News / Asia

    Cambodia's Opposition Threatens Nationwide General Strike

    Sam Rainsy, president of the Cambodia National Rescue Party (CNRP), greets his supporters. September 17, 2013. Sam Rainsy, president of the Cambodia National Rescue Party (CNRP), greets his supporters. September 17, 2013.
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    Sam Rainsy, president of the Cambodia National Rescue Party (CNRP), greets his supporters. September 17, 2013.
    Sam Rainsy, president of the Cambodia National Rescue Party (CNRP), greets his supporters. September 17, 2013.
    VOA News
    Cambodia's opposition is threatening a general strike as it expands its protest of longtime Prime Minister Hun Sen's disputed election victory.

    Cambodia National Rescue Party leader Sam Rainsy said on Wednesday tuat the one-day strike would be a response to what he called a "constitutional coup" by the government.

    "In the air there is an idea of a general strike. So, the whole country for one day, we will call for a strike. All factories, all civil servants, all shopkeepers will stop working that day," said Rainsy.

    The opposition refuses to take part in parliament unless the government agrees to an independent probe of alleged fraud during the July election that returned the long-ruling Cambodian People's Party to power.

    Rainsy said the CNRP will not cooperate "in any manner" with the legislature or government, arguing that its leverage is "strongest now outside the parliament." He said more protests were possible if the ruling party "continues to ignore the will of the Cambodian people."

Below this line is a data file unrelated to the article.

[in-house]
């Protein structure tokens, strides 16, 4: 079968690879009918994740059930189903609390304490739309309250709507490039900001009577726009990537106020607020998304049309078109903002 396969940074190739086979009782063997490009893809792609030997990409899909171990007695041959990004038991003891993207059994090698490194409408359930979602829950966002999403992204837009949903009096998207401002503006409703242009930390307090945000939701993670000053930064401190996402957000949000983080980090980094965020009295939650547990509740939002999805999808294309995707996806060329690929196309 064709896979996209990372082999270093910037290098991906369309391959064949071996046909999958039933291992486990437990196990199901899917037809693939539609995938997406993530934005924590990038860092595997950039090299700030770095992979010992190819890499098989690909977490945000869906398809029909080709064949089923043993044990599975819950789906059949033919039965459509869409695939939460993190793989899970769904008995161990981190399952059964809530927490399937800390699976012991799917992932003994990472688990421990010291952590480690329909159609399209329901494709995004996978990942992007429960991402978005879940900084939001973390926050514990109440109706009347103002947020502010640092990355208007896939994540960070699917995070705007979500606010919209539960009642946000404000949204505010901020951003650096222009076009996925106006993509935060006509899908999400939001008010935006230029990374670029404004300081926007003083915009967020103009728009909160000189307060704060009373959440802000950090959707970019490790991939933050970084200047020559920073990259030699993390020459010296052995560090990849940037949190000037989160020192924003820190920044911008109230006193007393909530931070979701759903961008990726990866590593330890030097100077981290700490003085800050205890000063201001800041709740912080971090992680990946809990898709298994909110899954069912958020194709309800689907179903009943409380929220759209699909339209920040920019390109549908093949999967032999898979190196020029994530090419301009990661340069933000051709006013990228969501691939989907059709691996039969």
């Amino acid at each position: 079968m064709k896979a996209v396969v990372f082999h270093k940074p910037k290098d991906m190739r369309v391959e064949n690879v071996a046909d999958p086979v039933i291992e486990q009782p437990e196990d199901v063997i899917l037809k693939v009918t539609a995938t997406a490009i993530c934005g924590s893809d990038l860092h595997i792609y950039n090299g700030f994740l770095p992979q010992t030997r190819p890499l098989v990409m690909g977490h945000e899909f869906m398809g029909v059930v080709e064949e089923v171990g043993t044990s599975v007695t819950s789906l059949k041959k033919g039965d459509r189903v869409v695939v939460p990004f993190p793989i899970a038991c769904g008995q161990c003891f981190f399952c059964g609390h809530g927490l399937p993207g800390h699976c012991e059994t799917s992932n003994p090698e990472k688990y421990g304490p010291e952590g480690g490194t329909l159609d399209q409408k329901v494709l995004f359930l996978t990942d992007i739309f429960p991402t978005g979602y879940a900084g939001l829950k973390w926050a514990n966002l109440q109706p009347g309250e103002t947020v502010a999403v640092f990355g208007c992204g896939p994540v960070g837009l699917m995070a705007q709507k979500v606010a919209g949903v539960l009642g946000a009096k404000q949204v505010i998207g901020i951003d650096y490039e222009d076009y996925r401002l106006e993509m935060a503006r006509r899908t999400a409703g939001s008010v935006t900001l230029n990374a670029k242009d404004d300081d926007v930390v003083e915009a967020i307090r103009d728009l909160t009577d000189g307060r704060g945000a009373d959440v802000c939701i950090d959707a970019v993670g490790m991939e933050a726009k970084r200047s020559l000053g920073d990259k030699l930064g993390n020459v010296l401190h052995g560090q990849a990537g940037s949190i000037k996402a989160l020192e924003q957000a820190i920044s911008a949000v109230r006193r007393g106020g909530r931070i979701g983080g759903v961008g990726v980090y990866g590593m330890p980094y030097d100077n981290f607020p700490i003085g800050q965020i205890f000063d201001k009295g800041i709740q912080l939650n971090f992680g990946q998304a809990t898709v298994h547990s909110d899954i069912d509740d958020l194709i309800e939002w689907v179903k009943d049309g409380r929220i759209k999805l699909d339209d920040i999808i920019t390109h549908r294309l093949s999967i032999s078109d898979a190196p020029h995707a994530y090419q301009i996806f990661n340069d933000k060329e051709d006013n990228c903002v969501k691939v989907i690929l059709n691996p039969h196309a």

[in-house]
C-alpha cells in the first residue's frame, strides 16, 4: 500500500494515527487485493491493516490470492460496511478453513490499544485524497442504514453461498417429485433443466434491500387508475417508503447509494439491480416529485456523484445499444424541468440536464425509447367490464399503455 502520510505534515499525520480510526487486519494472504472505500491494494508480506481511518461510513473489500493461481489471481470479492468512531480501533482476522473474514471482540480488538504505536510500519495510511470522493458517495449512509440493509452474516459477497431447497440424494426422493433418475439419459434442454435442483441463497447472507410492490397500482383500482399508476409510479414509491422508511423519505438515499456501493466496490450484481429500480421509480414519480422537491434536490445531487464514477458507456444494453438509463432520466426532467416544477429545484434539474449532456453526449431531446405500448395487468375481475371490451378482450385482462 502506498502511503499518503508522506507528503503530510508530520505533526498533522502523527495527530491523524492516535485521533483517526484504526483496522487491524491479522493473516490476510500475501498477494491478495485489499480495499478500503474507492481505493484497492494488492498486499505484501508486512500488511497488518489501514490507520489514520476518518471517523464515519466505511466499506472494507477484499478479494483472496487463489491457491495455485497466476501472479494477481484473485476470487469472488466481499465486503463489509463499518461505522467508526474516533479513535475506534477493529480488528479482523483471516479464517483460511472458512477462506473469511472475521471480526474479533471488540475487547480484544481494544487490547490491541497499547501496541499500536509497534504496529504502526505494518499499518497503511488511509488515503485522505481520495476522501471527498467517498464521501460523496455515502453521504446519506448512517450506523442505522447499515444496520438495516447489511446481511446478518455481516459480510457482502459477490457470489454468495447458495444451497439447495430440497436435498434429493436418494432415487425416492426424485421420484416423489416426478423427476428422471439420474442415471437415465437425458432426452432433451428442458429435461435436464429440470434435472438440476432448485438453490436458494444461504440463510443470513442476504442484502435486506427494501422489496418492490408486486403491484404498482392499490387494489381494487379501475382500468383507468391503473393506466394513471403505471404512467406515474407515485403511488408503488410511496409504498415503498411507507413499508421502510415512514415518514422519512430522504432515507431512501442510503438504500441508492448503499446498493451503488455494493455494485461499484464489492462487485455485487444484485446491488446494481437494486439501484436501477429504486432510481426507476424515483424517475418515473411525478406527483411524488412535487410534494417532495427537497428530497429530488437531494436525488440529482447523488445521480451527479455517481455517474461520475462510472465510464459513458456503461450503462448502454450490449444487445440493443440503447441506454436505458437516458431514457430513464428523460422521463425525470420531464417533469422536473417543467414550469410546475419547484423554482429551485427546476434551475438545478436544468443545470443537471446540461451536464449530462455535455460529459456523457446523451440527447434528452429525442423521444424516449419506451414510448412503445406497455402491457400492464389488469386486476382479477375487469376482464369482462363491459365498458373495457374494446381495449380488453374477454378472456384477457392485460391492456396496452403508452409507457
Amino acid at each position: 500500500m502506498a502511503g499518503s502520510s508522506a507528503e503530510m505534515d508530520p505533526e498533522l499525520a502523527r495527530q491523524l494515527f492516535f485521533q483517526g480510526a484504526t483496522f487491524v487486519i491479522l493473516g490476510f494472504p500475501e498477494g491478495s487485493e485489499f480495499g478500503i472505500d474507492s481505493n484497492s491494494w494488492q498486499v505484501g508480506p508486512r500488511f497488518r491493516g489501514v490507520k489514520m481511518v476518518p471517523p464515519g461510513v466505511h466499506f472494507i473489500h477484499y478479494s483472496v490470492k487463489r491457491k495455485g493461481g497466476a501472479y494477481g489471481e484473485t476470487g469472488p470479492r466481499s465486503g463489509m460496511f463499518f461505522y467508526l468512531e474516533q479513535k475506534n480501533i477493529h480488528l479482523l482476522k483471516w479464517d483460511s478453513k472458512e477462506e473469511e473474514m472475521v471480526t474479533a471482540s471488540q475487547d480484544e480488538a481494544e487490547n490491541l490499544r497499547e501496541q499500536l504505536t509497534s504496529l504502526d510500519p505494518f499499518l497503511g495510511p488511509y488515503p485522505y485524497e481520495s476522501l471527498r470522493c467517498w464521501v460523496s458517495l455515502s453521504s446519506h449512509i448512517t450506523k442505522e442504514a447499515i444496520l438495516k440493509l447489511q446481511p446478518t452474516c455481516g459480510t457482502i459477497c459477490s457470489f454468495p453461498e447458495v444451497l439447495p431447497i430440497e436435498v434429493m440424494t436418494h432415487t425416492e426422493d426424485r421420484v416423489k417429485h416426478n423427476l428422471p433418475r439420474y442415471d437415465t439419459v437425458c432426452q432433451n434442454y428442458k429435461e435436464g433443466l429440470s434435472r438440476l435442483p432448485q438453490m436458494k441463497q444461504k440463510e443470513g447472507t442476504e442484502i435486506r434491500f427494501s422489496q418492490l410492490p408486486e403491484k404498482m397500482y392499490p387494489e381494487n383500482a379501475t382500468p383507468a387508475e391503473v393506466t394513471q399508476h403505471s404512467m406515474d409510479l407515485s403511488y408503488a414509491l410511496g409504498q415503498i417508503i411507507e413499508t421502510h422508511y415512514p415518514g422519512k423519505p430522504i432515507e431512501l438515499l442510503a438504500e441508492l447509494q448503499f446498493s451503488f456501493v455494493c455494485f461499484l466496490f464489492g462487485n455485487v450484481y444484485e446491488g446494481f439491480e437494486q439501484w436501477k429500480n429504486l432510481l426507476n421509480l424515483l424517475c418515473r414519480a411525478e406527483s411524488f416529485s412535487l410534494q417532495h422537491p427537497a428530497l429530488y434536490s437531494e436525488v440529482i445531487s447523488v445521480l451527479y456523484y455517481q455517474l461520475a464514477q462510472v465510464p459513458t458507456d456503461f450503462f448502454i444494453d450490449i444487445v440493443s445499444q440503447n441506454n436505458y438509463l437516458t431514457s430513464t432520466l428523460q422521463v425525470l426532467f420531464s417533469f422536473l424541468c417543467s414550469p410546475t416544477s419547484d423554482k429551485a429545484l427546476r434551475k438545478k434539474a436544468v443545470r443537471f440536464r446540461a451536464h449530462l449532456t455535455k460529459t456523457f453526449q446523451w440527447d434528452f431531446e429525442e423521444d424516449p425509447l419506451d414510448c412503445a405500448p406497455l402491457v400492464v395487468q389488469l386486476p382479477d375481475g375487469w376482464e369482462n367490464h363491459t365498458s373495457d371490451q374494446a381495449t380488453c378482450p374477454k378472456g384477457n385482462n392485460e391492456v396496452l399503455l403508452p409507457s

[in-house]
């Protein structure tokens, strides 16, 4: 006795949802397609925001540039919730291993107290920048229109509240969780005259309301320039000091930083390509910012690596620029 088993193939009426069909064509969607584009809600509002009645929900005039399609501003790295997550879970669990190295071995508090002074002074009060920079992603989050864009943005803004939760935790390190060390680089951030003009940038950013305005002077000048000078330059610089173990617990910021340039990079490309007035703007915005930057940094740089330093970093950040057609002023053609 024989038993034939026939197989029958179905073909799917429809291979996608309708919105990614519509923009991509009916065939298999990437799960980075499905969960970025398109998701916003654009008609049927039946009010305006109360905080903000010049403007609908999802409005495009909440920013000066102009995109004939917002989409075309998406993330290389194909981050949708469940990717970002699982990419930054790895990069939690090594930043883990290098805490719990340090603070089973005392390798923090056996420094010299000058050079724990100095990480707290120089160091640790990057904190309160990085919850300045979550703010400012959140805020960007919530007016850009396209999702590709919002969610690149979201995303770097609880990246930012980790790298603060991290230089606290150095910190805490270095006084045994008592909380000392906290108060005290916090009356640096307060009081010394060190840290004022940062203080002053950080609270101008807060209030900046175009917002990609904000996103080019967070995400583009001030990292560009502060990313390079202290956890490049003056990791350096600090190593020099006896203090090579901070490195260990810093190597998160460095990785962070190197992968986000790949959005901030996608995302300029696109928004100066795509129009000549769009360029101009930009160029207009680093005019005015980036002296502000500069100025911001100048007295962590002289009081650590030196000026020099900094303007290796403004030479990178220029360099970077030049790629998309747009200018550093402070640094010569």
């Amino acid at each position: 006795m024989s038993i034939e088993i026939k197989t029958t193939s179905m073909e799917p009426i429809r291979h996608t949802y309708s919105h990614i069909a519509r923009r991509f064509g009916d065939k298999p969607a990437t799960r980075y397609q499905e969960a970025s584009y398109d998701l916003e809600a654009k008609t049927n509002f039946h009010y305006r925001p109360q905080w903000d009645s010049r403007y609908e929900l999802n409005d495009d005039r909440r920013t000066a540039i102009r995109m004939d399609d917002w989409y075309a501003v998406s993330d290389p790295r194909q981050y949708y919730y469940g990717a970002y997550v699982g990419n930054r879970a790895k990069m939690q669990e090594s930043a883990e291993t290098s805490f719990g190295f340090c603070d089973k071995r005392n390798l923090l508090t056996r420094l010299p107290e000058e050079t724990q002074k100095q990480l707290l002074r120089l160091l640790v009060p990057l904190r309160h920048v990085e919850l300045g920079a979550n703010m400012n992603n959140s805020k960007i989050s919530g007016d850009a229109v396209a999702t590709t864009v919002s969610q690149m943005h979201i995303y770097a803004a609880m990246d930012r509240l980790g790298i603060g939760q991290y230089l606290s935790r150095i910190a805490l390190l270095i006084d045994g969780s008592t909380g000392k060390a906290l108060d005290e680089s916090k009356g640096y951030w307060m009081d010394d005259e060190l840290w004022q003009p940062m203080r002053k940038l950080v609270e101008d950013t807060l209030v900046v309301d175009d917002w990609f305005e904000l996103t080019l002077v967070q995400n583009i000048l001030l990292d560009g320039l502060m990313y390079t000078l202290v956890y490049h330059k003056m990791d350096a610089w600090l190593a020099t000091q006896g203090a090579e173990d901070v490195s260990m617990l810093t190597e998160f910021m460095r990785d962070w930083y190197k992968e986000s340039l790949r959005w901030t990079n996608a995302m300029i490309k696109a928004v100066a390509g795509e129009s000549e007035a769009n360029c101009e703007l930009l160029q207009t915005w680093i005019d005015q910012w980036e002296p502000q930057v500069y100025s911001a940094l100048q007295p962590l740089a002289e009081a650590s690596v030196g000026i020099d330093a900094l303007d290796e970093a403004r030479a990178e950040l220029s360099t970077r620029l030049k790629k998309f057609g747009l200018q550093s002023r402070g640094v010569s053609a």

His comments came a day after Hun Sen was reelected by parliament, which convened without the boycotting opposition members on Monday. The CNRP says opening parliament without the required number of opposition members is illegal.

    The government has said it is open to talks with the opposition, but refuses to agree to an outside probe of the vote.

    The opposition won 55 seats in the July 28 elections, compared to 68 seats for the ruling party. It was the worst election performance in 15 years for Hun Sen, who has ruled the country since 1985.

    Despite the gains, the CNRP says it was denied an outright victory due to widespread vote rigging. The government denies the charge.

    Protests against the election results turned violent this month when a demonstrator was shot and killed during a clash with security forces.

    Hun Sen and Sam Rainsy held unsuccessful talks last week in an effort to end the crisis.

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